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Fire Prevention Project Awarded Funding

One of the greatest threats to California’s unique native landscapes is infestation from non-native invasive plants, often referred to as weeds. These weeds, such as highly flammable non-native grasses, put our neighborhoods and wild areas at risk of devastation due to catastrophic wildfires.

With that in mind, we were thrilled to learn last month that the Conservancy has won a highly competitive grant from the California Department of Fish and Wildlife for $552,097 to reduce weeds and prevent fires in the heart of the Escondido Creek watershed! The grant, crafted by our very own land manager, Hannah Walchak, was the only implementation grant funded south of Ventura County. The funding will support a watershed-wide invasive plant management strategy and allow the Conservancy to hire arborist and restoration contractors, including Urban Corps.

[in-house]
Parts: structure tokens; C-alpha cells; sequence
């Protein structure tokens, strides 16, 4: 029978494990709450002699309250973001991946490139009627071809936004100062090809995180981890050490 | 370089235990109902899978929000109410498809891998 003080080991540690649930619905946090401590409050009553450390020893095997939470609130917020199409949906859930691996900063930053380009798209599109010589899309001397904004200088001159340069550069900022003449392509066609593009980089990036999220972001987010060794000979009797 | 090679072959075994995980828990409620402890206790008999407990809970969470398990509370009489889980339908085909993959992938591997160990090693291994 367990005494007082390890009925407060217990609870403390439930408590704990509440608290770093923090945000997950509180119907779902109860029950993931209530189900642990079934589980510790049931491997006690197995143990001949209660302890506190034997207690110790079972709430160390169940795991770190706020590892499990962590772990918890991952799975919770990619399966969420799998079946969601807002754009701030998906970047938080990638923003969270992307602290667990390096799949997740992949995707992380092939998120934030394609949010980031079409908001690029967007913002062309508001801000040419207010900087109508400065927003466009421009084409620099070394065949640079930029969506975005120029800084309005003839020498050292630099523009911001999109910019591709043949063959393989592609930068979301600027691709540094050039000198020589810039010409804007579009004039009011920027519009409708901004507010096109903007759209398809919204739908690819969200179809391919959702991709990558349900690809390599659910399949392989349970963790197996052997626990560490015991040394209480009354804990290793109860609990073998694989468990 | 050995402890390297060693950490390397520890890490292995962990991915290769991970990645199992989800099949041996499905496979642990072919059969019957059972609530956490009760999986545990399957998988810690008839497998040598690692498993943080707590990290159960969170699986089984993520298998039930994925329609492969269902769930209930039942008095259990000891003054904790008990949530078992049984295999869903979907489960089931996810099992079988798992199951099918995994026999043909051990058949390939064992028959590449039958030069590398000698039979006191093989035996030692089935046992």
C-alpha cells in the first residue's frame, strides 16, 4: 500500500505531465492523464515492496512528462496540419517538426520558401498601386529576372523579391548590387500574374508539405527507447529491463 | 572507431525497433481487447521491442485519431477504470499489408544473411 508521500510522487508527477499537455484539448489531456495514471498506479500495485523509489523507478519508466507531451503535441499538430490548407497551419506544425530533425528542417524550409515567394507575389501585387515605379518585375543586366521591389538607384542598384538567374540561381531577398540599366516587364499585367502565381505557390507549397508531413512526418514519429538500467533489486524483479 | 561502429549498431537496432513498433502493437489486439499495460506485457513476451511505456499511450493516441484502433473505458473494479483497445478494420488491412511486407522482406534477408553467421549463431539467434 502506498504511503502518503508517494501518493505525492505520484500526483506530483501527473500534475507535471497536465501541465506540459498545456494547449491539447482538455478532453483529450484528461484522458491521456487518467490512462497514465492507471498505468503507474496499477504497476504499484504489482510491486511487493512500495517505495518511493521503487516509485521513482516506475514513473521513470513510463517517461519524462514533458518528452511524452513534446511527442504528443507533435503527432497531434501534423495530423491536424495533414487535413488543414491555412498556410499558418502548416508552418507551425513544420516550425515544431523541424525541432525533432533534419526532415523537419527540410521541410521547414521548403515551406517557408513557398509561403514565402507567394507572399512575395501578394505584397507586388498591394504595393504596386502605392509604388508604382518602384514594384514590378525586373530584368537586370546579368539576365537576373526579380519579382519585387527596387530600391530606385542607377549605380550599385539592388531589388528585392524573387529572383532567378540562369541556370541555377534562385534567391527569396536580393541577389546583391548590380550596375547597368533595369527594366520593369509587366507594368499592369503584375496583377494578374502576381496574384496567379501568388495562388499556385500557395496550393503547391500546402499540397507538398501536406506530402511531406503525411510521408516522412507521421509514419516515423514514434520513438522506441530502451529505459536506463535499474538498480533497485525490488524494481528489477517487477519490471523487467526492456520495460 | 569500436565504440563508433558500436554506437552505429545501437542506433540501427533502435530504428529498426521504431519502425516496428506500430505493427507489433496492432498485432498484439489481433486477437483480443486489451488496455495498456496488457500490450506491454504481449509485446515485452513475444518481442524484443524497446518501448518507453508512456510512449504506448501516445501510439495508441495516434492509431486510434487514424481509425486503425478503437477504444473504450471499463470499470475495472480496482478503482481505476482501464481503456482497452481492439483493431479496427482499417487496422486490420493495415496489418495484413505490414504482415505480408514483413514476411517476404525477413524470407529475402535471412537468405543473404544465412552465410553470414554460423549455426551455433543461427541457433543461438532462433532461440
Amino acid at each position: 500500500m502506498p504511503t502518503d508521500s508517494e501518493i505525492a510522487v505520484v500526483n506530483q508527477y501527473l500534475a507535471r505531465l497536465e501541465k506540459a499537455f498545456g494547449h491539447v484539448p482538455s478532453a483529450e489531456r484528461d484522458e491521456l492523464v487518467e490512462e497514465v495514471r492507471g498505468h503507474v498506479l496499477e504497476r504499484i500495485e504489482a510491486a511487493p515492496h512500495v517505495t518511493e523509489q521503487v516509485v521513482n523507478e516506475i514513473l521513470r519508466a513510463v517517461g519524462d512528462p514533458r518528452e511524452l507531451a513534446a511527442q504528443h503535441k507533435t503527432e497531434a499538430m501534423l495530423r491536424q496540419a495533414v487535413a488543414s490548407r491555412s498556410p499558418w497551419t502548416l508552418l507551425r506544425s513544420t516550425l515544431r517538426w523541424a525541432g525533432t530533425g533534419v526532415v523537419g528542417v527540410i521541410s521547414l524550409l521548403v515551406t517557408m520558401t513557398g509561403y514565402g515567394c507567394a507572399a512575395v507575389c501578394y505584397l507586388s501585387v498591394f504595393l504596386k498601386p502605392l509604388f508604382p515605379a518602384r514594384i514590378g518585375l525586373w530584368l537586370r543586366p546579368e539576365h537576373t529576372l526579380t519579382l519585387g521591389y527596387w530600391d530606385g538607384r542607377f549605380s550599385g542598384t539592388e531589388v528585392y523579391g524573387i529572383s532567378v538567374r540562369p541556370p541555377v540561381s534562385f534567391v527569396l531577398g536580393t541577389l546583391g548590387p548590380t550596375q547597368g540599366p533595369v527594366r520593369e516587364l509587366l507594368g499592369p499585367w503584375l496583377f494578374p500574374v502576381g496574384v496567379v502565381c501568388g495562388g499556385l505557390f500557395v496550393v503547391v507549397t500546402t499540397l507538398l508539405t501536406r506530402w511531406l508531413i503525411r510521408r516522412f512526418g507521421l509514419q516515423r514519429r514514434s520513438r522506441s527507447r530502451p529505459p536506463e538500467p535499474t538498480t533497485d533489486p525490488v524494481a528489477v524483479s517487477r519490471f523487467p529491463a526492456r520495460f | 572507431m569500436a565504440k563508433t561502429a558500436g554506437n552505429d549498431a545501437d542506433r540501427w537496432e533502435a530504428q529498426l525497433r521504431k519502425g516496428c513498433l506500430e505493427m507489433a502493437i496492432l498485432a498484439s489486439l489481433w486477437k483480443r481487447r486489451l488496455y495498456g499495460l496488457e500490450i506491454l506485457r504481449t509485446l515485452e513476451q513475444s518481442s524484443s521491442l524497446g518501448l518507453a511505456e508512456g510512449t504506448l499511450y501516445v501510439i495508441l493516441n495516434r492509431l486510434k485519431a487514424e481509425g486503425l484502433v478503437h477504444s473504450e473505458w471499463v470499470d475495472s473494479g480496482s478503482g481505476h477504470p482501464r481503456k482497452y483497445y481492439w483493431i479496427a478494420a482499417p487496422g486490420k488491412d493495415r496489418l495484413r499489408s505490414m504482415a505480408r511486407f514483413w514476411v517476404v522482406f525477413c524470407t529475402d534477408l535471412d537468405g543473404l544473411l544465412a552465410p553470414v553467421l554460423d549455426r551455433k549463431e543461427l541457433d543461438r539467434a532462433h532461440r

“We love helping our wildlife in the Escondido Creek watershed, but it’s wonderful to be part of a project that also protects people—in this case it’s from the risk of wildfire,” said Walchak.

In addition to reducing risk of wildfire, we’re also restoring San Diego County’s renowned biodiversity. The combination of great biodiversity with a large and growing human population results in San Diego County having among the largest numbers of rare and endangered species (San Diego County Mammal Atlas, 2017). With more than 95% of our region’s riparian habitat lost, it is critical to celebrate functioning patches of precious oak riparian woodlands, reduce wildfire risk, and provide safe access for residents to enjoy these special places that were once common (Southern California Wetlands Recovery Project, 2001).

The project area spans an approximately 8-mile stretch of the Escondido Creek, from Harmony Grove to Olivenhain. The project aims to treat at least 70 acres of public and private lands along Escondido Creek, including three Conservancy-owned Preserves and about 3,000 linear feet of creek frontage on at least four private neighboring sites that border and intercede conserved lands.